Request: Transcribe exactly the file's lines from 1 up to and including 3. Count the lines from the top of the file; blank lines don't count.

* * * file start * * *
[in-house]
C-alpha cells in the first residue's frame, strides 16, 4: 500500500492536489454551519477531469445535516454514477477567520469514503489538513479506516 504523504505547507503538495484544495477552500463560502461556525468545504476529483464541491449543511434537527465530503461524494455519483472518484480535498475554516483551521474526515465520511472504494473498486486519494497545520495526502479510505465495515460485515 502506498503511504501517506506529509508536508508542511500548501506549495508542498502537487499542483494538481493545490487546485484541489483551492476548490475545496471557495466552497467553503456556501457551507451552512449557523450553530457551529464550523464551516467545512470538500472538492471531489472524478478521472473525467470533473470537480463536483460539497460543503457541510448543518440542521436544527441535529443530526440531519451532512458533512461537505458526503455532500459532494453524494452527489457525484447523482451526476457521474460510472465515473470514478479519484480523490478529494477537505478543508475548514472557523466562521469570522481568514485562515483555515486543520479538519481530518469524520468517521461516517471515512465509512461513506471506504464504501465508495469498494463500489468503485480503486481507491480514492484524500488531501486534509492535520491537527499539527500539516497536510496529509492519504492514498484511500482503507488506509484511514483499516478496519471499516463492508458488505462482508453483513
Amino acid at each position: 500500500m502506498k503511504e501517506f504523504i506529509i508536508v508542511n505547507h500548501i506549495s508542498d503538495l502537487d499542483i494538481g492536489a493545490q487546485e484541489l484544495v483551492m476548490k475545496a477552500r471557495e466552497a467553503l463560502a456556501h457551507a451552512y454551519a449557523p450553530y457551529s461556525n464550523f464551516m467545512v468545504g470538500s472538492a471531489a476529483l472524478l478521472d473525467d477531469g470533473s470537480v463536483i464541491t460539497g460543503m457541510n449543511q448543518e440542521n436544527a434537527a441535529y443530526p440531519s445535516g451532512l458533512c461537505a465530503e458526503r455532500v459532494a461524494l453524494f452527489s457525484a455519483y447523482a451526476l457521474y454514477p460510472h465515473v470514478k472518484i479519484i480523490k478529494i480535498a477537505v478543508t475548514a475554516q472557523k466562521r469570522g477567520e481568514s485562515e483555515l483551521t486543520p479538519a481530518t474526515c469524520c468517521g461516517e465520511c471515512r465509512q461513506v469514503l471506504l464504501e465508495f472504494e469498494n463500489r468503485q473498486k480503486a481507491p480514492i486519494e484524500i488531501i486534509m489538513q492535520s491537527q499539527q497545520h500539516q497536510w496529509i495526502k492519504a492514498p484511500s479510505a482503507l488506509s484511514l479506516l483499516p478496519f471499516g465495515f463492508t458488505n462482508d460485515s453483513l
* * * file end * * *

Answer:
[in-house]
C-alpha cells in the first residue's frame, strides 16, 4: 500500500492536489454551519477531469445535516454514477477567520469514503489538513479506516 504523504505547507503538495484544495477552500463560502461556525468545504476529483464541491449543511434537527465530503461524494455519483472518484480535498475554516483551521474526515465520511472504494473498486486519494497545520495526502479510505465495515460485515 502506498503511504501517506506529509508536508508542511500548501506549495508542498502537487499542483494538481493545490487546485484541489483551492476548490475545496471557495466552497467553503456556501457551507451552512449557523450553530457551529464550523464551516467545512470538500472538492471531489472524478478521472473525467470533473470537480463536483460539497460543503457541510448543518440542521436544527441535529443530526440531519451532512458533512461537505458526503455532500459532494453524494452527489457525484447523482451526476457521474460510472465515473470514478479519484480523490478529494477537505478543508475548514472557523466562521469570522481568514485562515483555515486543520479538519481530518469524520468517521461516517471515512465509512461513506471506504464504501465508495469498494463500489468503485480503486481507491480514492484524500488531501486534509492535520491537527499539527500539516497536510496529509492519504492514498484511500482503507488506509484511514483499516478496519471499516463492508458488505462482508453483513
Amino acid at each position: 500500500m502506498k503511504e501517506f504523504i506529509i508536508v508542511n505547507h500548501i506549495s508542498d503538495l502537487d499542483i494538481g492536489a493545490q487546485e484541489l484544495v483551492m476548490k475545496a477552500r471557495e466552497a467553503l463560502a456556501h457551507a451552512y454551519a449557523p450553530y457551529s461556525n464550523f464551516m467545512v468545504g470538500s472538492a471531489a476529483l472524478l478521472d473525467d477531469g470533473s470537480v463536483i464541491t460539497g460543503m457541510n449543511q448543518e440542521n436544527a434537527a441535529y443530526p440531519s445535516g451532512l458533512c461537505a465530503e458526503r455532500v459532494a461524494l453524494f452527489s457525484a455519483y447523482a451526476l457521474y454514477p460510472h465515473v470514478k472518484i479519484i480523490k478529494i480535498a477537505v478543508t475548514a475554516q472557523k466562521r469570522g477567520e481568514s485562515e483555515l483551521t486543520p479538519a481530518t474526515c469524520c468517521g461516517e465520511c471515512r465509512q461513506v469514503l471506504l464504501e465508495f472504494e469498494n463500489r468503485q473498486k480503486a481507491p480514492i486519494e484524500i488531501i486534509m489538513q492535520s491537527q499539527q497545520h500539516q497536510w496529509i495526502k492519504a492514498p484511500s479510505a482503507l488506509s484511514l479506516l483499516p478496519f471499516g465495515f463492508t458488505n462482508d460485515s453483513l